(Here’s more on when to add a scene break)

Writing Scene Transitions


We've all written a scene, gotten to the end, and then couldn't figure out how to get to the next scene smoothly. Time passes, sometimes even distance if your protagonist is traveling, but nothing exciting happens during that time, and you don't want to bore your readers with a description. So what do you do?

Easiest thing is to just break the scene and move on.
Bob and Jane packed up the truck and drove off into the night. She prayed they'd find salvation in Buffalo.
***
Buffalo wasn't what she expected. Five days on the road should end with more than a half-burnt Motel Six and no clue where to go next.
Simple, easy, and you can skip all the travel description if nothing happens. But be wary: You might be tempted to toss some action in there because it feels like more needs to happen between plot events, but be careful of empty action. Readers will expect it to mean something, and if it doesn't, you might make them angry (and you wouldn't like them when they're angry).

If the travel between scenes doesn’t matter, skip it. But if it’s vital to the story, then treat it like any other scene. Give the characters a goal, stakes, complications, the whole works. Keep the tension high and the pages turning.

Sometimes the urge to explain hits you because something happens in between scenes you want the reader to know about, but it's not worth dramatizing. A quick summary paragraph at the start of the new scene is an easy way to catch readers up.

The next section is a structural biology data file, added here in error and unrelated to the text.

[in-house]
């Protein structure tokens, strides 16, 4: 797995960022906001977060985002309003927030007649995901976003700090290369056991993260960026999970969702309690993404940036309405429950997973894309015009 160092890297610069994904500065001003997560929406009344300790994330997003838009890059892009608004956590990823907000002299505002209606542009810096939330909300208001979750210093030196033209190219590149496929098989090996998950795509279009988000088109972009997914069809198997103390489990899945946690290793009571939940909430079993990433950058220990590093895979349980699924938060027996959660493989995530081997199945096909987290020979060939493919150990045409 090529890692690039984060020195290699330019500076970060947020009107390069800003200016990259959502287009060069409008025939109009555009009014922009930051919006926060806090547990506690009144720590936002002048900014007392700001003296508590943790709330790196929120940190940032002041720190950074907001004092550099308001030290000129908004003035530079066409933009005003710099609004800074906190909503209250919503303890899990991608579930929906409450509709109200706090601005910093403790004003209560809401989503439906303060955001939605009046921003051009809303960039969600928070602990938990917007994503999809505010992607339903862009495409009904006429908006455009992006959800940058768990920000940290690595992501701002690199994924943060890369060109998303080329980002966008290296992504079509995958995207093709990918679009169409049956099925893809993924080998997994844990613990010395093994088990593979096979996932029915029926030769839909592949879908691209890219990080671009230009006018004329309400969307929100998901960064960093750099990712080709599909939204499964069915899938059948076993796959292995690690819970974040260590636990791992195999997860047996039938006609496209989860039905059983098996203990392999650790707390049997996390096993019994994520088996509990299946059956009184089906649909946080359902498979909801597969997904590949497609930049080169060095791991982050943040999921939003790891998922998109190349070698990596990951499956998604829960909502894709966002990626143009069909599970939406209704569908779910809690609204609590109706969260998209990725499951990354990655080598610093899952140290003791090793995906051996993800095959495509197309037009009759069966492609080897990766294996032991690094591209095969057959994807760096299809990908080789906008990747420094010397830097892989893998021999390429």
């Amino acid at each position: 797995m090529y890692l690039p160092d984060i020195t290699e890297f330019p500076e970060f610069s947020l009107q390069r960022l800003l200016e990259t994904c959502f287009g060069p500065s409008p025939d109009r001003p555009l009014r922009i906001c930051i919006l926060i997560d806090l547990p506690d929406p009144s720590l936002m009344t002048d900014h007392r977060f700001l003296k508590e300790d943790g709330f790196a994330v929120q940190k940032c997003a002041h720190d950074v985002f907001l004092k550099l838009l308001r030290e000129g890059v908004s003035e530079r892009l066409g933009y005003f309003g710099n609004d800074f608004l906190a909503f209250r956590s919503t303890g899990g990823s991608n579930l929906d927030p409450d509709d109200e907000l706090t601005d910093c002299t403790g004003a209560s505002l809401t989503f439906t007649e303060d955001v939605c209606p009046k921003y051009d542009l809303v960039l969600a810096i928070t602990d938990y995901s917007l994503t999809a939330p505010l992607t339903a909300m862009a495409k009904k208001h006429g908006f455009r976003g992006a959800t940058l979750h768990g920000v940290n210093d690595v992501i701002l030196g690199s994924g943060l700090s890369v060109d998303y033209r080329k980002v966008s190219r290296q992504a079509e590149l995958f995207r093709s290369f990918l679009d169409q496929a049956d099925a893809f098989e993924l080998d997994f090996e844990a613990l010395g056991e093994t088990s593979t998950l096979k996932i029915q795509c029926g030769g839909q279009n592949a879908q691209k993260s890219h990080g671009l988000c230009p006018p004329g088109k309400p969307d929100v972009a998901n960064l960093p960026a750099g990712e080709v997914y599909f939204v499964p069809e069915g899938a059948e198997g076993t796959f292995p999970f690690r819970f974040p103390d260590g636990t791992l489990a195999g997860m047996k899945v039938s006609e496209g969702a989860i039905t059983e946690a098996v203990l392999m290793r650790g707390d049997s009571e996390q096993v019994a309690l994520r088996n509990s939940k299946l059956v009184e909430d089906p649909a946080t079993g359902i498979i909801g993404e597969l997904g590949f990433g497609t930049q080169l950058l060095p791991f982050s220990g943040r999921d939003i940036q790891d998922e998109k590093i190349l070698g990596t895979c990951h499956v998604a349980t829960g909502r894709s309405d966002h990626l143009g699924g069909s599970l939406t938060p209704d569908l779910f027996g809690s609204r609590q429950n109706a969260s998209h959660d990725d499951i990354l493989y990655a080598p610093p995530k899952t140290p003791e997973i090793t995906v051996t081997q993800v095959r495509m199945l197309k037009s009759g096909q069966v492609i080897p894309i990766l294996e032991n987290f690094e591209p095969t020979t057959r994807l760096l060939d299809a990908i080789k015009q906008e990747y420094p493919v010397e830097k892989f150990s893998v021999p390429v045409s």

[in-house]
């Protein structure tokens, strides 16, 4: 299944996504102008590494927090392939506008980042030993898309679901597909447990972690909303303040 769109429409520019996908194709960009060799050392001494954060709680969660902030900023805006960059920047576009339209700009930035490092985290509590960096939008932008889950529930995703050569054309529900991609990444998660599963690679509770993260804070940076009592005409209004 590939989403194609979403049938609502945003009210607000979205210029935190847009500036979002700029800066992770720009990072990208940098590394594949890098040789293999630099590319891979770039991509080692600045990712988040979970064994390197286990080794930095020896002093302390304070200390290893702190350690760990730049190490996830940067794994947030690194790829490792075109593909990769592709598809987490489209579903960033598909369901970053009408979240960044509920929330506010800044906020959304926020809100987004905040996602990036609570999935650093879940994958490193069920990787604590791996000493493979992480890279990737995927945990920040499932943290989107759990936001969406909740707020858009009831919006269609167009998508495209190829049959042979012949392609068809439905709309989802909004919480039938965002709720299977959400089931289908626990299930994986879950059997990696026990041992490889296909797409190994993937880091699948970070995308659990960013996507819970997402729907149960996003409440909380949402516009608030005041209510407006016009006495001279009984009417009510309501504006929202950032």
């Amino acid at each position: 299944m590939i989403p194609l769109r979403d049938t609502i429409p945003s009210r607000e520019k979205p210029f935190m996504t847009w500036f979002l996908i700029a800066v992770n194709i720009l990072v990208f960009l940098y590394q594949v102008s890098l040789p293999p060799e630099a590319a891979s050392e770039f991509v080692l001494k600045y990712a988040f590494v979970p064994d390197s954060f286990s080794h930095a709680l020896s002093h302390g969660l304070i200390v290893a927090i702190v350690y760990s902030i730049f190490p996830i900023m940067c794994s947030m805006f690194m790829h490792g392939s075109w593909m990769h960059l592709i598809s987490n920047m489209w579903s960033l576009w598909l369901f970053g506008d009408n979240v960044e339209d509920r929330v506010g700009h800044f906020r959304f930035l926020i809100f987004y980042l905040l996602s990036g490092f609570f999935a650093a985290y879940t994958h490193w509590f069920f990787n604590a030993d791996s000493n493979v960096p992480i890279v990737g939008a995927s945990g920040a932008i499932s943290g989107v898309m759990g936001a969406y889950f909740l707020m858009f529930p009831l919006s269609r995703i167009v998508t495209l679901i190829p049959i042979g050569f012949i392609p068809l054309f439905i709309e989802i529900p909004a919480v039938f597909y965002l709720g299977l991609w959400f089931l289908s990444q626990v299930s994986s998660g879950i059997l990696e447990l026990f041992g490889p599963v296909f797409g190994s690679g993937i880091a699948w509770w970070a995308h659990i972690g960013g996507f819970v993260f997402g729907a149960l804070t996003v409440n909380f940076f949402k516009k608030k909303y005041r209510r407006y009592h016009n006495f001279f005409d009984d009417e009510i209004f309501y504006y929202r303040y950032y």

Five days on the road was enough to test anyone's nerves, but at least Bob had done all the cooking—as promised—and they'd only had one close call outside Nashville. Bob had been a little reckless with the shotgun and wasted half their shells, but she had finally forgiven him for jumping out at her.

Buffalo wasn't what she expected.
Now readers know they had an encounter, wasted some ammo, and made up after their fight. Seeing that wasn’t important, but settling those issues was.

(Here’s more on writing smooth transitions) 

Writing Paragraph Transitions


Paragraph transitions can be trickier. We need to get our characters from point A to point B, but constant walking around gets repetitive. Or driving. Or flying. Or any of the ways we move them, unless it involves something really cool, such as Asgard beaming technology*.

Unlike chapter and scene transitions, we usually can't just jump ahead in a paragraph without it feeling clunking.
Jane tossed her backpack on what was left of the bed. The top mattress was done for, but if she stripped it off, they could probably manage on the bottom one. Not that they'd sleep at the same time. Someone had to keep watch so they didn't wind up tourist-tar-tar.

She squinted into the dingy bathroom mirror and debated the wisdom of drinking the water. Maybe her teeth didn't need brushing after all.
Okay, did you feel thrown between these two paragraphs? I bet you did. You probably asked, "hey, wait a minute, when did she walk to the bathroom?" It's a minor thing, and you can probably figure out what she did after a moment, but for that moment, a reader was confused and stopped reading.

To keep them moving along uninterrupted, you need to get Jane smoothly into the bathroom. There are all kinds of ways to do this.
Jane walked to the bathroom.

Jane crossed the room and entered the bathroom.

Jane found the bathroom behind a ripped curtain someone at some point must have had nailed up to replace the missing door.